By AUDREY YOUNG political editor


Prime Minister Helen Clark will make her first appearance at a formal Crown apology in a Treaty of Waitangi settlement ceremony tomorrow.

But she dismissed a suggestion that it was part of a Labour move to increase its visibility to counter the rise of the Maori Party.

A poll published yesterday suggests that the Maori Party, led by Labour defector Tariana Turia, is making inroads into the Auckland and youth vote and shows a dive in support for Labour among the young.

Helen Clark will attend a marae near Wellsford to deliver the apology as part of the settlement to the Te Uri o Hau hapu (sub-tribe).

"This has been on the agenda for many, many months," she said.

"It is the only such ceremony I have attended.

"That is because this particular marae and hapu are very important to us [Labour]."

The hapu had been loyal to Labour and had supplied two MPs for northern Maori - Paraire (Friday) Paikea from 1938 to 1934, and his son, Tapihana Paraire (Dobbie) Paikea, from 1943 to 1963.

"We retain a very close relationship with this hapu and these people," she said.

"That is the reason I am going. I have been to this marae at least twice before, possibly three times."

She urged caution in interpreting the National Business Review- Phillips Fox poll, conducted by UMR Research.

It had Labour down four points to 37 per cent, National up slightly to 40.3 per cent - and the Maori Party at 2.7 per cent overall (up from 1.7 in June) but with 5.2 per cent in Auckland and 6.7 per cent among voters aged under 30.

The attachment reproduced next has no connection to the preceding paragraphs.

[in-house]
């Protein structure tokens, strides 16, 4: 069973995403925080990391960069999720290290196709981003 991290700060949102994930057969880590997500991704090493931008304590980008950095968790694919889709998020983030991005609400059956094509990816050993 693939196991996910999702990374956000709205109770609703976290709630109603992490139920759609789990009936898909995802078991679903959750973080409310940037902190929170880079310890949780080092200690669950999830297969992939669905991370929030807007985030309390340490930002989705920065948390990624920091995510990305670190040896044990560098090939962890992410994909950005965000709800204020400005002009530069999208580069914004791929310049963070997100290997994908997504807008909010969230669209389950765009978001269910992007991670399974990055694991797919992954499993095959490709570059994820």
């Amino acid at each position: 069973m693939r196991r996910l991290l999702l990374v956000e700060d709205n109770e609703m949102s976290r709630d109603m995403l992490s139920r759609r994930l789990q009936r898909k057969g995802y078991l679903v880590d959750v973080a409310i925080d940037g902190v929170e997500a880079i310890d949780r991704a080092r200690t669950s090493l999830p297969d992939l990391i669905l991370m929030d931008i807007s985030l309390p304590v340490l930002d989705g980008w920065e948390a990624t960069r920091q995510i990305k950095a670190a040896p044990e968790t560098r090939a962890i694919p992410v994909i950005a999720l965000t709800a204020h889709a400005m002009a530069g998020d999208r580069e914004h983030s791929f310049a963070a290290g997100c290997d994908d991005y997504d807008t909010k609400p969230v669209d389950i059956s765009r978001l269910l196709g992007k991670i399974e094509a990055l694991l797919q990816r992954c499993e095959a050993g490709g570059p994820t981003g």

It put the Maori Party virtually even in Auckland with New Zealand First and the Greens.

Labour's support among under 30s dived from 43.1 per cent in June to 28.9 per cent.

"It is very risky to draw any deductions from such small numbers," Helen Clark said.

She said she looked at the monthly numbers from time to time but they were of little interest.

"Over the long term, Labour's support is generally strong among young voters. In small samples, one-off, one month, you can't read anything into it."

Mrs Turia said yesterday she was elated at the poll result because the party had tried to emphasise the importance of youth.

"And it's pleasing that the message is taken in Auckland, because one of the accusations against us is that we are iwi fundamentalists."

Maori people were seeing the party as including them and other people.

Mrs Turia, who won the Te Tai Hauauru seat back in a byelection two weeks ago, will be sworn in as an MP on Tuesday.

If an election were held today based on the poll - and assuming Mrs Turia, United Future's Peter Dunne, Progressive Jim Anderton and New Zealand First's Winston Peters retain their seats - Labour would not be able to form a Government without the support of at least the Maori Party or NZ First.

Mrs Turia said yesterday that no one from the Government had approached her about the first confidence vote, which is a Budget estimates vote on Thursday.

"My gut feeling is to vote with the Government," she said.

But she would consult co-leader Pita Sharples and president Whatarangi Winiata.

She also said she would be likely to give her proxy vote to the Green Party to cast in her absence.

"They have been incredibly supportive to me."

The party had a two-day hui on Tuesday and Wednesday to discuss strategy and policy.

"We don't want to be the same as everybody else."

The movement was about strengthening Maori "to make ourselves as independent as we can of Government".

"Most of us have been through the system, so we think like the system and it has been quite difficult for us to turn our thinking around."

Mrs Turia has been invited to attend a Tainui hui in Pukekohe today.

* The poll results: National 40.3 per cent; Labour 37 per cent; Greens 6 per cent; New Zealand First 5 per cent; United Future 2.8 per cent; Maori Party 2.7 per cent; Act 2.2 per cent; Progressives 0.8 per cent.

Herald Feature: Maori issues

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